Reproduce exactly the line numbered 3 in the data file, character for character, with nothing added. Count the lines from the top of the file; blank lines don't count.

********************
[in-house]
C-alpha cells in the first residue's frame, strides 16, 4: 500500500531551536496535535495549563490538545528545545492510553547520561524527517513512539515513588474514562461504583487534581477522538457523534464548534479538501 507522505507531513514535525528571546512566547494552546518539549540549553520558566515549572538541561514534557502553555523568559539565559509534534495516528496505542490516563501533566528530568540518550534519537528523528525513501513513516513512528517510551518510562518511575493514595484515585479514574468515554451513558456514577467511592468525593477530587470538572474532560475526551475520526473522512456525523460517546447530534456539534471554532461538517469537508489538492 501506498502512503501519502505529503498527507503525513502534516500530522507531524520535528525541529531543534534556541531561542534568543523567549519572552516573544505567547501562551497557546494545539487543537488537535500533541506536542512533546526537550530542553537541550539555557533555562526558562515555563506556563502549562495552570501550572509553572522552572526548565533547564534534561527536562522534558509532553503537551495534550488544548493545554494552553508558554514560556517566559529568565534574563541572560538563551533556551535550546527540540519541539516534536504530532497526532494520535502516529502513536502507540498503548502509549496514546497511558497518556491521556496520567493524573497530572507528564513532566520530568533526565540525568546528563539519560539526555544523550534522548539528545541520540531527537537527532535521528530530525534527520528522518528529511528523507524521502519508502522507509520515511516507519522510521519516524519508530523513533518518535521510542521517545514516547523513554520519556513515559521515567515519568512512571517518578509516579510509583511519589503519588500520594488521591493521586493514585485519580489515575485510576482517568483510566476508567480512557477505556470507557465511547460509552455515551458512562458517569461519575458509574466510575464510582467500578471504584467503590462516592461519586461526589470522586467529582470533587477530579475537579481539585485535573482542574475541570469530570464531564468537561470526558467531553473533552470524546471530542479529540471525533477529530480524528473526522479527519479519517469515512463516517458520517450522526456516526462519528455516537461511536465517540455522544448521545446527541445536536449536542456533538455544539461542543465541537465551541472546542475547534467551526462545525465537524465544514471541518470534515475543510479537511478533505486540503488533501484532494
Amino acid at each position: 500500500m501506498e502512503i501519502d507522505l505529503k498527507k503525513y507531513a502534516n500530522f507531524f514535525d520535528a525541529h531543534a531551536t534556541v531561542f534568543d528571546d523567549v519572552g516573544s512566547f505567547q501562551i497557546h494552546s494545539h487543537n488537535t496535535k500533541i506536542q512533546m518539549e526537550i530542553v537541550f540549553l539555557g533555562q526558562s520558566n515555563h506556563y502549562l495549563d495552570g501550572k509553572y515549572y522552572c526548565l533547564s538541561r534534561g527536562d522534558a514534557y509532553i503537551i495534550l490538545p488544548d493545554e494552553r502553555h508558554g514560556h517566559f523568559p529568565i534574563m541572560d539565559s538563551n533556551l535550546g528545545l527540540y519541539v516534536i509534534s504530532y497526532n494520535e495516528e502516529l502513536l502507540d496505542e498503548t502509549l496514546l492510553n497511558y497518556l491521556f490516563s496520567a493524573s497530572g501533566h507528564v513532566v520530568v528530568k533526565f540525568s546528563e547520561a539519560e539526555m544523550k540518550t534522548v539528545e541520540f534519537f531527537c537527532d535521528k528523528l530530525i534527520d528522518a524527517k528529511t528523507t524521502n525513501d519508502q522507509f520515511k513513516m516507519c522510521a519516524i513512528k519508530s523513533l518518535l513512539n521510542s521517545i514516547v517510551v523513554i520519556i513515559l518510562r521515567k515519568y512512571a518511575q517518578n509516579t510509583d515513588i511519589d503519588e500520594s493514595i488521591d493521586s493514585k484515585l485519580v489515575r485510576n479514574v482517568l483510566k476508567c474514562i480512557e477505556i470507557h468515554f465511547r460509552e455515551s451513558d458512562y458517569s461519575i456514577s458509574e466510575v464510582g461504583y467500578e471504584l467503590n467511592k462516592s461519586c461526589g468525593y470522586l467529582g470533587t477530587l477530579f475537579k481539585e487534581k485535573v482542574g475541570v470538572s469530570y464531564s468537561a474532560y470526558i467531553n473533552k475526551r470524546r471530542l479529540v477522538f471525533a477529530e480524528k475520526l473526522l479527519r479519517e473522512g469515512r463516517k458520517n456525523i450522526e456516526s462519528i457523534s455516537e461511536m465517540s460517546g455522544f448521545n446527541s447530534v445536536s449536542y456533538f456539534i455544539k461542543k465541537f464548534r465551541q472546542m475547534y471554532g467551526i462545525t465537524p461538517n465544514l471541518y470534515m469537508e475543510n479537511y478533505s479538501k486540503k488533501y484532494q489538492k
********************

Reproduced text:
Amino acid at each position: 500500500m501506498e502512503i501519502d507522505l505529503k498527507k503525513y507531513a502534516n500530522f507531524f514535525d520535528a525541529h531543534a531551536t534556541v531561542f534568543d528571546d523567549v519572552g516573544s512566547f505567547q501562551i497557546h494552546s494545539h487543537n488537535t496535535k500533541i506536542q512533546m518539549e526537550i530542553v537541550f540549553l539555557g533555562q526558562s520558566n515555563h506556563y502549562l495549563d495552570g501550572k509553572y515549572y522552572c526548565l533547564s538541561r534534561g527536562d522534558a514534557y509532553i503537551i495534550l490538545p488544548d493545554e494552553r502553555h508558554g514560556h517566559f523568559p529568565i534574563m541572560d539565559s538563551n533556551l535550546g528545545l527540540y519541539v516534536i509534534s504530532y497526532n494520535e495516528e502516529l502513536l502507540d496505542e498503548t502509549l496514546l492510553n497511558y497518556l491521556f490516563s496520567a493524573s497530572g501533566h507528564v513532566v520530568v528530568k533526565f540525568s546528563e547520561a539519560e539526555m544523550k540518550t534522548v539528545e541520540f534519537f531527537c537527532d535521528k528523528l530530525i534527520d528522518a524527517k528529511t528523507t524521502n525513501d519508502q522507509f520515511k513513516m516507519c522510521a519516524i513512528k519508530s523513533l518518535l513512539n521510542s521517545i514516547v517510551v523513554i520519556i513515559l518510562r521515567k515519568y512512571a518511575q517518578n509516579t510509583d515513588i511519589d503519588e500520594s493514595i488521591d493521586s493514585k484515585l485519580v489515575r485510576n479514574v482517568l483510566k476508567c474514562i480512557e477505556i470507557h468515554f465511547r460509552e455515551s451513558d458512562y458517569s461519575i456514577s458509574e466510575v464510582g461504583y467500578e471504584l467503590n467511592k462516592s461519586c461526589g468525593y470522586l467529582g470533587t477530587l477530579f475537579k481539585e487534581k485535573v482542574g475541570v470538572s469530570y464531564s468537561a474532560y470526558i467531553n473533552k475526551r470524546r471530542l479529540v477522538f471525533a477529530e480524528k475520526l473526522l479527519r479519517e473522512g469515512r463516517k458520517n456525523i450522526e456516526s462519528i457523534s455516537e461511536m465517540s460517546g455522544f448521545n446527541s447530534v445536536s449536542y456533538f456539534i455544539k461542543k465541537f464548534r465551541q472546542m475547534y471554532g467551526i462545525t465537524p461538517n465544514l471541518y470534515m469537508e475543510n479537511y478533505s479538501k486540503k488533501y484532494q489538492k